Cervical cancer occurs when there is abnormal growth of the cells of the cervix, that invade other tissues and organs of the body. When it invasive, it affects the deeper tissues of the cervix and may have spread to other parts of the body (metastasis), for instance the lungs, liver, bladder, vagina and rectum. Though cervical cancer is slow-growing, if not detected and treated early, it can be life-threatening.
Cervical cancer occurs in the cells of the cervix (the neck of the womb), the lowest part of the uterus (womb) that connect the uterus with the vagina. In a nutshell, it affects the entrance to the womb. When cells in the cervix become abnormal and multiply rapidly, cervical cancer is born. The cancer in its early stages, produces no symptoms at all. Therefore, women should have regular cervical smear tests, or pap tests.
Cancer arises as a result of uncontrolled division and growth of abnormal cells, when normal healthy cells get a genetic change (mutation) that causes them to turn into abnormal cells. Unlike normal cells (grow and multiply at a set rate) in our bodies that have a set lifespan and when they die, the body generates new cells to replace them, abnormal cells (grow and multiply out of control) do not die and they continue dividing.
The cumulating abnormal cells result in an excessive build-up of cells, which eventually forms a lump, or tumor. Cancer cells invade nearby tissues and can break off from a tumor to spread (metastasize) elsewhere in the body. Human Papilloma Virus (HPV), a type of virus that is sexually transmitted, is the cause almost all of the cases of cervical cancer. When exposed to HPV, the immune system is weakened and therefore unable to fight the virus.
The virus can survive for several years in the body, that will late facilitate the process that cause the cells of the cervix to become cancer cells. Regular screening tests and receiving a vaccine can help protect against HPV infection. In most cases precancerous changes in the cervix are detected in women at 20s and 30s, but cervical cancer can be diagnosed when a woman is even in her mid-50s. This highlights the slow progressive nature of the disease, and thus can be suppressed completely if adequate steps are taken towards its treatment.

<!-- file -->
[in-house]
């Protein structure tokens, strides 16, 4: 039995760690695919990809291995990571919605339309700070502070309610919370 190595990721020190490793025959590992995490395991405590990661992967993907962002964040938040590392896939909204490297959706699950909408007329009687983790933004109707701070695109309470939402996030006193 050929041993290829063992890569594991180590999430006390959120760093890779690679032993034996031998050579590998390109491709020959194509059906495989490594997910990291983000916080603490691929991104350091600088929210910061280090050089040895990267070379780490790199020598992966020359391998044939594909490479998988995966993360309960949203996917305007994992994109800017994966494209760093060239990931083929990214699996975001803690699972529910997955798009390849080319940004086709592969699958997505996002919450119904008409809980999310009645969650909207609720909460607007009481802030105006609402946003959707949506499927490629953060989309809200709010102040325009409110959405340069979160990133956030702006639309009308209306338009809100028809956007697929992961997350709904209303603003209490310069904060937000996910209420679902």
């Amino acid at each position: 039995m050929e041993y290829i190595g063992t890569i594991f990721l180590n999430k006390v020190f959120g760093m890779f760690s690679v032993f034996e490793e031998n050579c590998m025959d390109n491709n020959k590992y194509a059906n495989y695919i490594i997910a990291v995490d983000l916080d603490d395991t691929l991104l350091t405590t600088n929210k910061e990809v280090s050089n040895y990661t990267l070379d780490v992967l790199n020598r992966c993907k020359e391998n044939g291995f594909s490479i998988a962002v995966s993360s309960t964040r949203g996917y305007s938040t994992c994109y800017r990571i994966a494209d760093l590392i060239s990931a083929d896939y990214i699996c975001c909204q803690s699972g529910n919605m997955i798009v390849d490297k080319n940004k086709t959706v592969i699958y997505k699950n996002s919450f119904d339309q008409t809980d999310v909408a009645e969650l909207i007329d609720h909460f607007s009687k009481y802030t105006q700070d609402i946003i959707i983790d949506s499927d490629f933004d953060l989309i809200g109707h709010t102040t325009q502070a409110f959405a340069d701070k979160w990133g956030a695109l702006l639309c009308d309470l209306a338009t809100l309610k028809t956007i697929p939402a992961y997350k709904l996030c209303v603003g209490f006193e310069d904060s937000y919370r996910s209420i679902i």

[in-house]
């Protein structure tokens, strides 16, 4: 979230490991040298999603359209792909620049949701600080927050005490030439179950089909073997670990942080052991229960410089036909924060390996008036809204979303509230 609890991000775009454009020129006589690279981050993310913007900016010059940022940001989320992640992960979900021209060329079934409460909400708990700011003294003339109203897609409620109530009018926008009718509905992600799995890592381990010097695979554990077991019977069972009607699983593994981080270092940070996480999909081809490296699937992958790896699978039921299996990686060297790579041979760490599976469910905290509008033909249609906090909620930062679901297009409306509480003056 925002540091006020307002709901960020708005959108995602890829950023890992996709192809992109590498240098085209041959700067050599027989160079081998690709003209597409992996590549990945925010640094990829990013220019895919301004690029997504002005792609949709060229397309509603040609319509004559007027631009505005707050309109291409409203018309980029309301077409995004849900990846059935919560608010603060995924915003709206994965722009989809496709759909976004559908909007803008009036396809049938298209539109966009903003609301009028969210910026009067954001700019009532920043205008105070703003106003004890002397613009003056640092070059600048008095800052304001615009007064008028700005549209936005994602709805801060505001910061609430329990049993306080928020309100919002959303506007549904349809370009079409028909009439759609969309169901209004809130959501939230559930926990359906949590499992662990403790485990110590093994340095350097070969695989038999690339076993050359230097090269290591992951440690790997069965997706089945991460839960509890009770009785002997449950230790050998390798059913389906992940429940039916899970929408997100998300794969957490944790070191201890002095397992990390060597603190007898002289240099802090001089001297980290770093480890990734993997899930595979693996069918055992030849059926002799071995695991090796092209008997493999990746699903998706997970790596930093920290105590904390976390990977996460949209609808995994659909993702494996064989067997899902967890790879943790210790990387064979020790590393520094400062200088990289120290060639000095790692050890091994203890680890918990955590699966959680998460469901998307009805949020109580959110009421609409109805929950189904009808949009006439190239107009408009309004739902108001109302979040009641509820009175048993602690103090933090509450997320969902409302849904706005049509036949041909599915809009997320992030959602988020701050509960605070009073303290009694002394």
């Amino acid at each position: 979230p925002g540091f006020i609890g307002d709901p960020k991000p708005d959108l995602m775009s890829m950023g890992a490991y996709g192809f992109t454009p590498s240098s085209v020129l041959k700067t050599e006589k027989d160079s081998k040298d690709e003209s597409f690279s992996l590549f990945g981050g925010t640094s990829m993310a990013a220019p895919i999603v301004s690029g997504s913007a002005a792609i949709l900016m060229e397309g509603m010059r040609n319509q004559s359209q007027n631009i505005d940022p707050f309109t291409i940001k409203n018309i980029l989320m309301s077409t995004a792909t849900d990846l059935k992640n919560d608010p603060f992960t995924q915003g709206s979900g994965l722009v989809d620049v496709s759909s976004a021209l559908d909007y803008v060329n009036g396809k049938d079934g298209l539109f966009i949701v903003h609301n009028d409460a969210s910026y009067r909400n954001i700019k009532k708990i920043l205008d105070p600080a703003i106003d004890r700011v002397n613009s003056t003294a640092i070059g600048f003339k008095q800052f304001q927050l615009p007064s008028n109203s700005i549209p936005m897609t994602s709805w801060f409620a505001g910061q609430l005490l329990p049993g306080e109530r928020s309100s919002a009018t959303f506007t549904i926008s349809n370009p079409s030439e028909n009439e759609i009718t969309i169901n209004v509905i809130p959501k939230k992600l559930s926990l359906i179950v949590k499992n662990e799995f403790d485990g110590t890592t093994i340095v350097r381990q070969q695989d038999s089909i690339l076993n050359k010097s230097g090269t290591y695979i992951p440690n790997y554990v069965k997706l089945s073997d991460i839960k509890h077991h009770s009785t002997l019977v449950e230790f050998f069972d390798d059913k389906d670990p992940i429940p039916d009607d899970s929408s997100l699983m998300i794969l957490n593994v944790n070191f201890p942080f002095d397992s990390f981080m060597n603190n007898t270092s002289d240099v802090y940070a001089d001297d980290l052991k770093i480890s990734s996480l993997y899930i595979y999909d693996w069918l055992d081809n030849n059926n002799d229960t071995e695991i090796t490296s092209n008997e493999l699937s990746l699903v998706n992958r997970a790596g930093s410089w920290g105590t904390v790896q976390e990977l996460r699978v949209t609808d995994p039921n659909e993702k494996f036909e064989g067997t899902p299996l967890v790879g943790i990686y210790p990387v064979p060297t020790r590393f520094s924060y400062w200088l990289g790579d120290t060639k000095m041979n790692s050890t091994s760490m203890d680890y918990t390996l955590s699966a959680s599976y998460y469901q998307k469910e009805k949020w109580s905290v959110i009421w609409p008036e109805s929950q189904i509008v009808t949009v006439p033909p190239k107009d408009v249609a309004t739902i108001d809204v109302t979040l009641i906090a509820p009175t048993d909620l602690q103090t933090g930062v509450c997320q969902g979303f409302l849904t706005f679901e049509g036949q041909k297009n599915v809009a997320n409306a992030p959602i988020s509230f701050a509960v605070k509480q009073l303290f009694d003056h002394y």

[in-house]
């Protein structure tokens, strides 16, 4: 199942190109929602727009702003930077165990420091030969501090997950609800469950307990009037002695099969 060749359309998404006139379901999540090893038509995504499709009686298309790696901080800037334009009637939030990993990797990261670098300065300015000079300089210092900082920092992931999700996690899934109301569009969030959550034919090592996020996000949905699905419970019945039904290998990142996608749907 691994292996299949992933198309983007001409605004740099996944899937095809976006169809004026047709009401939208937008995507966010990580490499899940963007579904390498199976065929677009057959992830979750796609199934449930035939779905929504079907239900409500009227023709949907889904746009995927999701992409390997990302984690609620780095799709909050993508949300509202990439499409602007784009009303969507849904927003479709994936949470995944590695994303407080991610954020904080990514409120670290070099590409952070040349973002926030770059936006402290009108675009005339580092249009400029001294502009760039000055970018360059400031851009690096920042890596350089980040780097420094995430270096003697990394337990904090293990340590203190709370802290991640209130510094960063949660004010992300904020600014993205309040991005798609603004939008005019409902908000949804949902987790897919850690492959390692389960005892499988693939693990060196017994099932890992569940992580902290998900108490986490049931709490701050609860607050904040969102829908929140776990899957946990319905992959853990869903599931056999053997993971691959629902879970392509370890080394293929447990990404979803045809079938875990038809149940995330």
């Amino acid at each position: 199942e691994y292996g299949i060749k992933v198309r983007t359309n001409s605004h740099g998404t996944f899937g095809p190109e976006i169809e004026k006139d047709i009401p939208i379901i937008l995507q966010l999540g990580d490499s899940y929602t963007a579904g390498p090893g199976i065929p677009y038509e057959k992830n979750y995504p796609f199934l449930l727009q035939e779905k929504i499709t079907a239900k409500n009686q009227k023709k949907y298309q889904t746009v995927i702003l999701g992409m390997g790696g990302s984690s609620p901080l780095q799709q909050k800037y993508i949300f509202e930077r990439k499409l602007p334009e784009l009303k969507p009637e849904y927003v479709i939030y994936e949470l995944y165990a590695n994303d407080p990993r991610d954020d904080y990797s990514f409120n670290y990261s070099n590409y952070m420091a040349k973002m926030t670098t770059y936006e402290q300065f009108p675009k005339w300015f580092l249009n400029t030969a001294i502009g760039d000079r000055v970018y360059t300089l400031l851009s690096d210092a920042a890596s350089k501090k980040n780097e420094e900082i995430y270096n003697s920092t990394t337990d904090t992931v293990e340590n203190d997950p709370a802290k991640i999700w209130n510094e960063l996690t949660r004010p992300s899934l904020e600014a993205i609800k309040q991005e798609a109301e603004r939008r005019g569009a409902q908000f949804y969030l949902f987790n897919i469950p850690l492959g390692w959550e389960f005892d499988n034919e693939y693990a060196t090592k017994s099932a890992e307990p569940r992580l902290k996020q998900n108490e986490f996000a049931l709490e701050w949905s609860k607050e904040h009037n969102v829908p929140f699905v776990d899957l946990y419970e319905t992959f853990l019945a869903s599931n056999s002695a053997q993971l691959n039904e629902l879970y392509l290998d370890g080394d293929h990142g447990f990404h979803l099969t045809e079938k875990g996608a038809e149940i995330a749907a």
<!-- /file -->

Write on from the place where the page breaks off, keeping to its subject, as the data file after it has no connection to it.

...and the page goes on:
There two main common types of cervical cancer. It’s important to know which one someone is ailing from in order to determine the prognosis and treatment.
- Adenocarcinoma – This type of cervical cancer begins in the column-shaped glandular cells that line the cervical canal
- Squamous cell carcinoma – This type of cervical cancer begins in the thin, flat cells (squamous cells) lining the outer part of the cervix, which projects into the vagina. Most cervical cancers are squamous cell carcinomas
Sometimes both the glandular and squamous cells may be involved in the cancer. But its very rare for cervical cancer to occur in the other cells in the cervix.
Causes of cervical cancer
- Cigarette smoking – The risk of getting cervical cancer in women smokers is 2 to 5 times compared with the general population of women. This is because the chemicals found in the cigarette smoke interact with the cells of the cervix, causing precancerous changes that may over time progress to cancer. Smoking often leads to squamous cell cervical cancer
- Oral contraceptives (Birth control pills) – If taken in the long-term, especially longer than five years, may increase the risk for cervical cancer
- Sexually Transmitted Diseases (STDs) – Like Chlamydia, gonorrhea and syphilis, increase the risk of developing cervical cancer
- Weak immune system – Women who have weakened immune system are at risk of developing cervical cancer. For instance, those with HIV & AIDS, another health condition, have HPV or those who have undergone a transplant, leading to the use of immunosuppressive medications
- HPV – HPV is a sexually transmitted virus. HPV causes a majority of cervical cancers. 13 out of the 100 different types of HPV that occur, may cause cervical cancer. Certain strains of this virus cause normal cells to become abnormal, which in turn over years become cancerous
- Many sexual partners – Having many sexual partners puts one on a higher risk of acquiring HPV, which in turn increases their risk of developing cervical cancer
- Early sexual activity – Having sex at an early age increases one’s risk of HPV
- Diethylstilbestrol (DES) – Women who used this drug, in the 1970s when it was in the market, while pregnant as a way of preventing miscarriage, exposed their newly born daughters to risk of developing cervical cancer as they grow. DES has been linked with causing abnormal cells in the cervix and vagina
Symptoms (signs) of cervical cancer
The early stages of cervical cancer don’t normally produce any symptoms or signs. Until in its advanced stages is when most symptoms start to show off. They may include:
- Pain during urination
- Pelvic pain
- Pain during sexual intercourse
- Urinating more frequently
- Bloody, watery vaginal discharge in unusual amount that may be heavy and have a foul odor